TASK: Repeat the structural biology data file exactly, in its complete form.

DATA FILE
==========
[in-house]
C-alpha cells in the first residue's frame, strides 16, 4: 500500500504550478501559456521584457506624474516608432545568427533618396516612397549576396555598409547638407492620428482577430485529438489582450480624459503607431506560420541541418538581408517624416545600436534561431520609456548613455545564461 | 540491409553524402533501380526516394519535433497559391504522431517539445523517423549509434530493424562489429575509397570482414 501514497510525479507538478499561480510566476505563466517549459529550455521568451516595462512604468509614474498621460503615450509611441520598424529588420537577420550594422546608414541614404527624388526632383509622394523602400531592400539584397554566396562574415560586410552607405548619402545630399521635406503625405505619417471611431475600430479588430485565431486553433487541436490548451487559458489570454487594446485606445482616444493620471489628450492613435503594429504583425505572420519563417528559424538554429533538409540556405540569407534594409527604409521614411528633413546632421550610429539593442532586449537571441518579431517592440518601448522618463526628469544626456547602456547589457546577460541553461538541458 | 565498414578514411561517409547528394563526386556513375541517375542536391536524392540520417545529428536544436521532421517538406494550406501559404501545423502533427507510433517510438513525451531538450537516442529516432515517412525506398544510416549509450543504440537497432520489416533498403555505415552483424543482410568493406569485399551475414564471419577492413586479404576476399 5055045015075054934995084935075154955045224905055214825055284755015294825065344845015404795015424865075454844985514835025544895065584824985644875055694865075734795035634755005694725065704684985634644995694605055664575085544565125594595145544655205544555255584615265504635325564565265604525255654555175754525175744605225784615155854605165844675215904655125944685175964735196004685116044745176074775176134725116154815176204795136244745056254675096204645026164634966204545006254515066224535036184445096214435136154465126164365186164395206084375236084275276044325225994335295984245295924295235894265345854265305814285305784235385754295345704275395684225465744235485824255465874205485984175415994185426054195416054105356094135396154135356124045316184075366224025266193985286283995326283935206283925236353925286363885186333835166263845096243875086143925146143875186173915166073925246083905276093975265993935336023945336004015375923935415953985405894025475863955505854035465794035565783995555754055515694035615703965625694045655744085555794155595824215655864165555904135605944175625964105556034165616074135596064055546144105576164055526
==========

[in-house]
C-alpha cells in the first residue's frame, strides 16, 4: 500500500504550478501559456521584457506624474516608432545568427533618396516612397549576396555598409547638407492620428482577430485529438489582450480624459503607431506560420541541418538581408517624416545600436534561431520609456548613455545564461 | 540491409553524402533501380526516394519535433497559391504522431517539445523517423549509434530493424562489429575509397570482414 501514497510525479507538478499561480510566476505563466517549459529550455521568451516595462512604468509614474498621460503615450509611441520598424529588420537577420550594422546608414541614404527624388526632383509622394523602400531592400539584397554566396562574415560586410552607405548619402545630399521635406503625405505619417471611431475600430479588430485565431486553433487541436490548451487559458489570454487594446485606445482616444493620471489628450492613435503594429504583425505572420519563417528559424538554429533538409540556405540569407534594409527604409521614411528633413546632421550610429539593442532586449537571441518579431517592440518601448522618463526628469544626456547602456547589457546577460541553461538541458 | 565498414578514411561517409547528394563526386556513375541517375542536391536524392540520417545529428536544436521532421517538406494550406501559404501545423502533427507510433517510438513525451531538450537516442529516432515517412525506398544510416549509450543504440537497432520489416533498403555505415552483424543482410568493406569485399551475414564471419577492413586479404576476399 5055045015075054934995084935075154955045224905055214825055284755015294825065344845015404795015424865075454844985514835025544895065584824985644875055694865075734795035634755005694725065704684985634644995694605055664575085544565125594595145544655205544555255584615265504635325564565265604525255654555175754525175744605225784615155854605165844675215904655125944685175964735196004685116044745176074775176134725116154815176204795136244745056254675096204645026164634966204545006254515066224535036184445096214435136154465126164365186164395206084375236084275276044325225994335295984245295924295235894265345854265305814285305784235385754295345704275395684225465744235485824255465874205485984175415994185426054195416054105356094135396154135356124045316184075366224025266193985286283995326283935206283925236353925286363885186333835166263845096243875086143925146143875186173915166073925246083905276093975265993935336023945336004015375923935415953985405894025475863955505854035465794035565783995555754055515694035615703965625694045655744085555794155595824215655864165555904135605944175625964105556034165616074135596064055546144105576164055526